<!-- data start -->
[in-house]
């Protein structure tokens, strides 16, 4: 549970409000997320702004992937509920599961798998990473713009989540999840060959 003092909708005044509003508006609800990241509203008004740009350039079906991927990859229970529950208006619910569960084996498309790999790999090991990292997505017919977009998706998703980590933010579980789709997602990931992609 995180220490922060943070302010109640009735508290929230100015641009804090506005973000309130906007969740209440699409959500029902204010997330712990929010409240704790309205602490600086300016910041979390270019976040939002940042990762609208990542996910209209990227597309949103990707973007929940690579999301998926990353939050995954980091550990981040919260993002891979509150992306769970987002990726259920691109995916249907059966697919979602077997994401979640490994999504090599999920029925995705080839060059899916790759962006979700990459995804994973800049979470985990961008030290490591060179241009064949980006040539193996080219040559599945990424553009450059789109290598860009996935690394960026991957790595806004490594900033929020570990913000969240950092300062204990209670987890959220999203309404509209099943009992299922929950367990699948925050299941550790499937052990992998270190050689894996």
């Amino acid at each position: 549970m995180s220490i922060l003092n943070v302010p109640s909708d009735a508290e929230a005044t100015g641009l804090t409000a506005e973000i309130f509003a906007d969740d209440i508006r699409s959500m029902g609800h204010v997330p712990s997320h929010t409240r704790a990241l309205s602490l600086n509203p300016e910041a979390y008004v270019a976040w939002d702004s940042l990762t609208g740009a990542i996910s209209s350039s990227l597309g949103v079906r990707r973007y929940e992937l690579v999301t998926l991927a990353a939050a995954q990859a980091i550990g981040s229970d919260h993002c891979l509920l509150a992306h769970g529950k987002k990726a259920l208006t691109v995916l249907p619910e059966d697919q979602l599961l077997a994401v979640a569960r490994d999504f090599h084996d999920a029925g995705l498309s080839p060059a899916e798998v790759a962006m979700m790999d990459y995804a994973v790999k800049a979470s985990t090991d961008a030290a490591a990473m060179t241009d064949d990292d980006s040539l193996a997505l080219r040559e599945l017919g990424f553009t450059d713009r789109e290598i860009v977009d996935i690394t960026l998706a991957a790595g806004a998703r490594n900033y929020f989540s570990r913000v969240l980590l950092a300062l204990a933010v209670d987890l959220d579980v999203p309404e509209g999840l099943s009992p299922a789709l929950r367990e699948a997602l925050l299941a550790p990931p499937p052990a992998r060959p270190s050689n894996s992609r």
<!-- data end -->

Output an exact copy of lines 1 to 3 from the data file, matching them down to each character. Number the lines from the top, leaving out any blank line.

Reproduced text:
[in-house]
């Protein structure tokens, strides 16, 4: 549970409000997320702004992937509920599961798998990473713009989540999840060959 003092909708005044509003508006609800990241509203008004740009350039079906991927990859229970529950208006619910569960084996498309790999790999090991990292997505017919977009998706998703980590933010579980789709997602990931992609 995180220490922060943070302010109640009735508290929230100015641009804090506005973000309130906007969740209440699409959500029902204010997330712990929010409240704790309205602490600086300016910041979390270019976040939002940042990762609208990542996910209209990227597309949103990707973007929940690579999301998926990353939050995954980091550990981040919260993002891979509150992306769970987002990726259920691109995916249907059966697919979602077997994401979640490994999504090599999920029925995705080839060059899916790759962006979700990459995804994973800049979470985990961008030290490591060179241009064949980006040539193996080219040559599945990424553009450059789109290598860009996935690394960026991957790595806004490594900033929020570990913000969240950092300062204990209670987890959220999203309404509209099943009992299922929950367990699948925050299941550790499937052990992998270190050689894996």
């Amino acid at each position: 549970m995180s220490i922060l003092n943070v302010p109640s909708d009735a508290e929230a005044t100015g641009l804090t409000a506005e973000i309130f509003a906007d969740d209440i508006r699409s959500m029902g609800h204010v997330p712990s997320h929010t409240r704790a990241l309205s602490l600086n509203p300016e910041a979390y008004v270019a976040w939002d702004s940042l990762t609208g740009a990542i996910s209209s350039s990227l597309g949103v079906r990707r973007y929940e992937l690579v999301t998926l991927a990353a939050a995954q990859a980091i550990g981040s229970d919260h993002c891979l509920l509150a992306h769970g529950k987002k990726a259920l208006t691109v995916l249907p619910e059966d697919q979602l599961l077997a994401v979640a569960r490994d999504f090599h084996d999920a029925g995705l498309s080839p060059a899916e798998v790759a962006m979700m790999d990459y995804a994973v790999k800049a979470s985990t090991d961008a030290a490591a990473m060179t241009d064949d990292d980006s040539l193996a997505l080219r040559e599945l017919g990424f553009t450059d713009r789109e290598i860009v977009d996935i690394t960026l998706a991957a790595g806004a998703r490594n900033y929020f989540s570990r913000v969240l980590l950092a300062l204990a933010v209670d987890l959220d579980v999203p309404e509209g999840l099943s009992p299922a789709l929950r367990e699948a997602l925050l299941a550790p990931p499937p052990a992998r060959p270190s050689n894996s992609r």